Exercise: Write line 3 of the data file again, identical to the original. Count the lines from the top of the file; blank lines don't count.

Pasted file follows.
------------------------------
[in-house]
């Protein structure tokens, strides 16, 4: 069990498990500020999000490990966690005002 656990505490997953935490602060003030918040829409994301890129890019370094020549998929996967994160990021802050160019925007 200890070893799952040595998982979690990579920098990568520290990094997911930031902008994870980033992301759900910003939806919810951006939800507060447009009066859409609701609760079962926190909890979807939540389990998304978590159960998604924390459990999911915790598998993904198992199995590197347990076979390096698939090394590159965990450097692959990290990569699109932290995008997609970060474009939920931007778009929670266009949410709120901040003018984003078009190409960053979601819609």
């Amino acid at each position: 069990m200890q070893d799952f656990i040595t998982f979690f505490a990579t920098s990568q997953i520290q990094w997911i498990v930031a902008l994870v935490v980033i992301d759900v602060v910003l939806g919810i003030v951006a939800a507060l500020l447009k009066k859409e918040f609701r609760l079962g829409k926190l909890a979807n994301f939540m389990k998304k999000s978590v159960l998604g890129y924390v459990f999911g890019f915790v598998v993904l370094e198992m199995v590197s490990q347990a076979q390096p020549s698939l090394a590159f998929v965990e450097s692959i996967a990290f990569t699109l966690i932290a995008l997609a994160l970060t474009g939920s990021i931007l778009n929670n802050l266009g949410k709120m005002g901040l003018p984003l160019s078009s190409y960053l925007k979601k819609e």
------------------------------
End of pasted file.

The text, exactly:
């Amino acid at each position: 069990m200890q070893d799952f656990i040595t998982f979690f505490a990579t920098s990568q997953i520290q990094w997911i498990v930031a902008l994870v935490v980033i992301d759900v602060v910003l939806g919810i003030v951006a939800a507060l500020l447009k009066k859409e918040f609701r609760l079962g829409k926190l909890a979807n994301f939540m389990k998304k999000s978590v159960l998604g890129y924390v459990f999911g890019f915790v598998v993904l370094e198992m199995v590197s490990q347990a076979q390096p020549s698939l090394a590159f998929v965990e450097s692959i996967a990290f990569t699109l966690i932290a995008l997609a994160l970060t474009g939920s990021i931007l778009n929670n802050l266009g949410k709120m005002g901040l003018p984003l160019s078009s190409y960053l925007k979601k819609e």